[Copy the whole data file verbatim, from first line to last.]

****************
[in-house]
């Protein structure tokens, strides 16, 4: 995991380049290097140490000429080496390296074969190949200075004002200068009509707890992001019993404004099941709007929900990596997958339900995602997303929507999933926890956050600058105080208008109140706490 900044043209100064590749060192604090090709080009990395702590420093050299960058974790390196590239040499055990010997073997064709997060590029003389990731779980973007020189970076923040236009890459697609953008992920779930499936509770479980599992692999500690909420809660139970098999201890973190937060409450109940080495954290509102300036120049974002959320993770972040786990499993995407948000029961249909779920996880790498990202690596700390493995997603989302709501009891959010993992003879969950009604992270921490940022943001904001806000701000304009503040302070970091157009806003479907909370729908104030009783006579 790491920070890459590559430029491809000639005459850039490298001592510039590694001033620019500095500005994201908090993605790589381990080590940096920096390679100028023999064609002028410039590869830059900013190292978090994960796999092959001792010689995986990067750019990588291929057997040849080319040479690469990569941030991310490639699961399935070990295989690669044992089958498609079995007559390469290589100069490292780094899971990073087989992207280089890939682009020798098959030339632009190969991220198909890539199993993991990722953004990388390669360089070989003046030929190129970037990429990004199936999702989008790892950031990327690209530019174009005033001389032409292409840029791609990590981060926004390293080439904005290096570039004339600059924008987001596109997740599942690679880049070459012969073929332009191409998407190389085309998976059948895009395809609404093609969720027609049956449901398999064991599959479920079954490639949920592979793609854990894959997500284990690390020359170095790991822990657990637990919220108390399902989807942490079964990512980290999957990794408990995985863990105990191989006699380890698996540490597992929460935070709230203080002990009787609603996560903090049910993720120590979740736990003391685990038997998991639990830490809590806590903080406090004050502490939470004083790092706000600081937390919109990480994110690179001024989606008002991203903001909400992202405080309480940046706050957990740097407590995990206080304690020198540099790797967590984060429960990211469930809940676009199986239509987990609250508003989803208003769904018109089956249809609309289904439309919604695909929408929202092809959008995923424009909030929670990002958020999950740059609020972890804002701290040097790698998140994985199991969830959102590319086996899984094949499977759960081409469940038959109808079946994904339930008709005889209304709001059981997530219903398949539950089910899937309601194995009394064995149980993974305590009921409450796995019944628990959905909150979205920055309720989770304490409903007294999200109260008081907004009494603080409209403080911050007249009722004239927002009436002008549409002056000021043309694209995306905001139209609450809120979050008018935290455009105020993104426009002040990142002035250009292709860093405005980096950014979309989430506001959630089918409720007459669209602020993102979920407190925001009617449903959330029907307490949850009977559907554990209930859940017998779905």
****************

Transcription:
[in-house]
């Protein structure tokens, strides 16, 4: 995991380049290097140490000429080496390296074969190949200075004002200068009509707890992001019993404004099941709007929900990596997958339900995602997303929507999933926890956050600058105080208008109140706490 900044043209100064590749060192604090090709080009990395702590420093050299960058974790390196590239040499055990010997073997064709997060590029003389990731779980973007020189970076923040236009890459697609953008992920779930499936509770479980599992692999500690909420809660139970098999201890973190937060409450109940080495954290509102300036120049974002959320993770972040786990499993995407948000029961249909779920996880790498990202690596700390493995997603989302709501009891959010993992003879969950009604992270921490940022943001904001806000701000304009503040302070970091157009806003479907909370729908104030009783006579 790491920070890459590559430029491809000639005459850039490298001592510039590694001033620019500095500005994201908090993605790589381990080590940096920096390679100028023999064609002028410039590869830059900013190292978090994960796999092959001792010689995986990067750019990588291929057997040849080319040479690469990569941030991310490639699961399935070990295989690669044992089958498609079995007559390469290589100069490292780094899971990073087989992207280089890939682009020798098959030339632009190969991220198909890539199993993991990722953004990388390669360089070989003046030929190129970037990429990004199936999702989008790892950031990327690209530019174009005033001389032409292409840029791609990590981060926004390293080439904005290096570039004339600059924008987001596109997740599942690679880049070459012969073929332009191409998407190389085309998976059948895009395809609404093609969720027609049956449901398999064991599959479920079954490639949920592979793609854990894959997500284990690390020359170095790991822990657990637990919220108390399902989807942490079964990512980290999957990794408990995985863990105990191989006699380890698996540490597992929460935070709230203080002990009787609603996560903090049910993720120590979740736990003391685990038997998991639990830490809590806590903080406090004050502490939470004083790092706000600081937390919109990480994110690179001024989606008002991203903001909400992202405080309480940046706050957990740097407590995990206080304690020198540099790797967590984060429960990211469930809940676009199986239509987990609250508003989803208003769904018109089956249809609309289904439309919604695909929408929202092809959008995923424009909030929670990002958020999950740059609020972890804002701290040097790698998140994985199991969830959102590319086996899984094949499977759960081409469940038959109808079946994904339930008709005889209304709001059981997530219903398949539950089910899937309601194995009394064995149980993974305590009921409450796995019944628990959905909150979205920055309720989770304490409903007294999200109260008081907004009494603080409209403080911050007249009722004239927002009436002008549409002056000021043309694209995306905001139209609450809120979050008018935290455009105020993104426009002040990142002035250009292709860093405005980096950014979309989430506001959630089918409720007459669209602020993102979920407190925001009617449903959330029907307490949850009977559907554990209930859940017998779905």